Sunday, 15 March 2009
Last night we were in Glasgow for the BAFTA Scotland new talent awards ceremony. Claire was nominated a few weeks ago for Best Director with Echo Wall. Claire was chuffed to bits to get the nomination and both of us were really happy to see a film from the small world of climbing making it into the glam limelight of the mainstream film and television industry.
But we both convinced ourselves totally that this would be as far as it went, and that the other three nominees for Best Director, with an obviously closer involvement in the film industry would have a better chance.
I sat with Claire while she was briefed along with the other nominees (including the likes of Limmy) about which red carpet to walk down if their name was called out to come and receive an award. I thought it was nice to be invited to spend an evening in such company and see one of these ceremonies ‘in the flesh’. Loud music was played, presenters cracked jokes and announced winners. There was punching the air, shaky hands and tears from winners, and whoops and rapturous applause from a packed grand hall.
Claire’s Echo Wall was up against the directors of the thriller The Dead Outside, urban drama Running in Traffic and the documentary Ballads of the Book featuring contributions from Ian Rankin. We watched the nominees clips play including Echo Wall and then the presenter opened an envelope and announced the winner was Claire MacLeod.
Claire’s face was indeed a picture.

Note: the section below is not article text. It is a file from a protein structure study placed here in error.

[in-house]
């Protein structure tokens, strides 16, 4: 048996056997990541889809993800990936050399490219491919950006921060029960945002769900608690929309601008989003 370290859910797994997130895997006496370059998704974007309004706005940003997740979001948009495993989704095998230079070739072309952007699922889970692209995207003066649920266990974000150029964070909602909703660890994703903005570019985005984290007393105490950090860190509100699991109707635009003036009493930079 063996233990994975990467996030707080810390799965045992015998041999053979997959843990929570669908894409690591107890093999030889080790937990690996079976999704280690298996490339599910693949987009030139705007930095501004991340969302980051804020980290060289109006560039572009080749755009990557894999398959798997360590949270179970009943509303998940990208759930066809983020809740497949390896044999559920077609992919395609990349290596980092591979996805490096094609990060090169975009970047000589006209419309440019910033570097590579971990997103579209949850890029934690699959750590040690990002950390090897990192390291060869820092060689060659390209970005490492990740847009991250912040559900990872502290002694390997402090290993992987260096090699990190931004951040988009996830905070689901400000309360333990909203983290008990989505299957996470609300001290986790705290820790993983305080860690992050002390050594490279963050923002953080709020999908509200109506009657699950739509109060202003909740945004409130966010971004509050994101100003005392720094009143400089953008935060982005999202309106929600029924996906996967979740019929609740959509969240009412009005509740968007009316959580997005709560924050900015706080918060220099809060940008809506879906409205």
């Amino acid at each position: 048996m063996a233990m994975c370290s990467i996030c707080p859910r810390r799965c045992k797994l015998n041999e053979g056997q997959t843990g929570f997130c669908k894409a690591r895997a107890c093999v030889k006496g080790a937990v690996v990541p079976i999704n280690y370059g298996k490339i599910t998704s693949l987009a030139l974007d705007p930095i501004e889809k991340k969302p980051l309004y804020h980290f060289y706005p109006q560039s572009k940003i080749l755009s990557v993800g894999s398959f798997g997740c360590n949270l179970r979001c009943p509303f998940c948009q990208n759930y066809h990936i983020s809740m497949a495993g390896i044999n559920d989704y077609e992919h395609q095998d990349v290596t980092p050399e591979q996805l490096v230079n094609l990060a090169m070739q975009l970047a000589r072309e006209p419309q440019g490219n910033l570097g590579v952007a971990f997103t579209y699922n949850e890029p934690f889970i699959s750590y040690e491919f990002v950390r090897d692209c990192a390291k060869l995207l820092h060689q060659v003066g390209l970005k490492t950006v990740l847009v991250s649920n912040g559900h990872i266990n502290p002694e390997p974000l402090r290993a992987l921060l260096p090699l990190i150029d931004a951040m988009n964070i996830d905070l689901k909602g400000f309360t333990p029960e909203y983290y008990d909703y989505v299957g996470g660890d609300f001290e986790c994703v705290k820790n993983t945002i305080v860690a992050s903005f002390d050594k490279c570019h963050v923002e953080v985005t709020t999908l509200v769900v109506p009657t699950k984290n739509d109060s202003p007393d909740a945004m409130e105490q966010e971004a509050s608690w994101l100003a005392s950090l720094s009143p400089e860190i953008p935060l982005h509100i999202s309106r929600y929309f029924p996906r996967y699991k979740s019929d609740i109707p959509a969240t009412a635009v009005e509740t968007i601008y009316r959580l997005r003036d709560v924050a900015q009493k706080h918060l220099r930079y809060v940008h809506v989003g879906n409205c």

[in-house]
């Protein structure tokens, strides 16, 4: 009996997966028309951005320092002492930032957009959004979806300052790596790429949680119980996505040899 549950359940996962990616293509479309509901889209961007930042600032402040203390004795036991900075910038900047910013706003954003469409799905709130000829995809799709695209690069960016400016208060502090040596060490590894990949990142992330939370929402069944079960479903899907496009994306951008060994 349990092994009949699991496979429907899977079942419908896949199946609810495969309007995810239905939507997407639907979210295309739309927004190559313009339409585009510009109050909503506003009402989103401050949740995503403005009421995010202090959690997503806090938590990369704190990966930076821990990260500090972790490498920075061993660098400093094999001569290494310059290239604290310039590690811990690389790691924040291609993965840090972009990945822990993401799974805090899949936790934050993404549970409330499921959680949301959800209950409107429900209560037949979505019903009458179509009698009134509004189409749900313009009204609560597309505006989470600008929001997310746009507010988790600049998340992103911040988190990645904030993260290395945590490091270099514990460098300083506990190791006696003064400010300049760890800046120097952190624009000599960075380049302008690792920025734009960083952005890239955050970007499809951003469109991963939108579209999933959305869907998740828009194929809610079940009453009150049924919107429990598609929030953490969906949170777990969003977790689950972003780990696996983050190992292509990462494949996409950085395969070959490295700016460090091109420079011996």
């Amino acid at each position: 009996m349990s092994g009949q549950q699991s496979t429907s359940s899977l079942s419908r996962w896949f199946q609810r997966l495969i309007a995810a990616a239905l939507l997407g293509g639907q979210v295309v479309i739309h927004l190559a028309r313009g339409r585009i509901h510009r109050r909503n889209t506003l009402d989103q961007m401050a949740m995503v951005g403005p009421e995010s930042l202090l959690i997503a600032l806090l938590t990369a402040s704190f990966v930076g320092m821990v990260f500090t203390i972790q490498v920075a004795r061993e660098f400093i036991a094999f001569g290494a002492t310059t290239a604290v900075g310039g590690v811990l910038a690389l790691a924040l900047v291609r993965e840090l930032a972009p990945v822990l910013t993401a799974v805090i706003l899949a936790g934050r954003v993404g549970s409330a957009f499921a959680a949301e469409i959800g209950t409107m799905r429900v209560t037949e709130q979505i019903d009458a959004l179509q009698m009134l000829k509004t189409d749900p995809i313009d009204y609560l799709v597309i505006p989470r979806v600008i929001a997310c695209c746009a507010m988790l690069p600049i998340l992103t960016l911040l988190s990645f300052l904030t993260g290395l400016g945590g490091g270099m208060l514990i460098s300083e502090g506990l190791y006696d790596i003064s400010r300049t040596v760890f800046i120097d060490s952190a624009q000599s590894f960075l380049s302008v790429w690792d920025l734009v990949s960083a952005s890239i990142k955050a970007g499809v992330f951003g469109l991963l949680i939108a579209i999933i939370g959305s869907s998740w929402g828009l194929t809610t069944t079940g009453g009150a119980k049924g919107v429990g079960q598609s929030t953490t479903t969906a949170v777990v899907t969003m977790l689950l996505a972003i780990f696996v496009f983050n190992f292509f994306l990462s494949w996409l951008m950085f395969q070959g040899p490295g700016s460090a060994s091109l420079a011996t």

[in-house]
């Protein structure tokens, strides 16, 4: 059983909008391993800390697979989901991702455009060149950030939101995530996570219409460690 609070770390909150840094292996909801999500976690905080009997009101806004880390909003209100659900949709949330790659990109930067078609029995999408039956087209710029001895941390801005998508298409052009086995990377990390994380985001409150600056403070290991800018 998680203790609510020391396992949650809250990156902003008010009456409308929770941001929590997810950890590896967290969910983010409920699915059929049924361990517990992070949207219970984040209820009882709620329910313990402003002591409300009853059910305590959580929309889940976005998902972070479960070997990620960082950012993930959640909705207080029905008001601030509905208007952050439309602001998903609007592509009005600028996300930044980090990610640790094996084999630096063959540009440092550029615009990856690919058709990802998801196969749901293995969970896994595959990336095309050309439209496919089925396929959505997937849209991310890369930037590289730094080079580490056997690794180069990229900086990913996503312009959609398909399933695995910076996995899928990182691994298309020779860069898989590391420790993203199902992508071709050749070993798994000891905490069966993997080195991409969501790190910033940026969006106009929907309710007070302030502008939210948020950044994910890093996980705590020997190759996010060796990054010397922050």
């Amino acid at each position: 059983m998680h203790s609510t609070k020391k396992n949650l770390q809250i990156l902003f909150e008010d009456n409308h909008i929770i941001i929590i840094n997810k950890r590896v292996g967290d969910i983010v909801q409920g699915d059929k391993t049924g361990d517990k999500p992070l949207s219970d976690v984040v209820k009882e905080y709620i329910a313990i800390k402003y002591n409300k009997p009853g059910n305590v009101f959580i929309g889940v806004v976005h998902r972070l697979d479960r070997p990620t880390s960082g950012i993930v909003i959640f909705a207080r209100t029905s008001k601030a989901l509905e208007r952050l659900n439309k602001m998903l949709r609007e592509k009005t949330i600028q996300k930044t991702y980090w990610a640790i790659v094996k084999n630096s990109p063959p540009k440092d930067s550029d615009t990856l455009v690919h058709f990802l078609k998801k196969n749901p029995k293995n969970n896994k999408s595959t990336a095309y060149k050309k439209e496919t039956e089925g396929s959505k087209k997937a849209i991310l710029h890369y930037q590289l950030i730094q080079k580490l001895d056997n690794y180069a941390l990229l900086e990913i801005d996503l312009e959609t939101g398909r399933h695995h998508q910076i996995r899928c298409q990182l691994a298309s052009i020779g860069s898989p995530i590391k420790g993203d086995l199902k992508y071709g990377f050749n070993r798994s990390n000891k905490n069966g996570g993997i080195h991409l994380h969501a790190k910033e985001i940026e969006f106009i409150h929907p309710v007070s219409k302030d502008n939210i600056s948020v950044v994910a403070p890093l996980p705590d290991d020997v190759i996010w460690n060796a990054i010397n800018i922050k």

Neither of us can still believe that Claire won this award. The feedback we had from BAFTA’s jurors was that apart from the practical challenge of shooting a film like this single handedly and the seriousness of what Claire filmed (her other half risking neck), they liked the personal nature of the film and the appreciation shown of the beauty of the Lochaber in the shooting.
The impact of it in the ‘outside world’ of film was summed up by one of the other nominees. He asked Claire about the clip that played from Echo Wall of me saying:
“If I make a mistake on the climb, the consequences could not be higher for me, or for Claire.”
He asked if I was meaning we’d have to re-shoot the whole climb if I failed.
Claire explained, “No, he was meaning he would hit the ground and die with his wife filming if he made a mistake.”
This week, Echo Wall also won the Best Scottish Film award at the Fort William Mountain Festival, and Best Film at Glasgow Mountain Film Festival.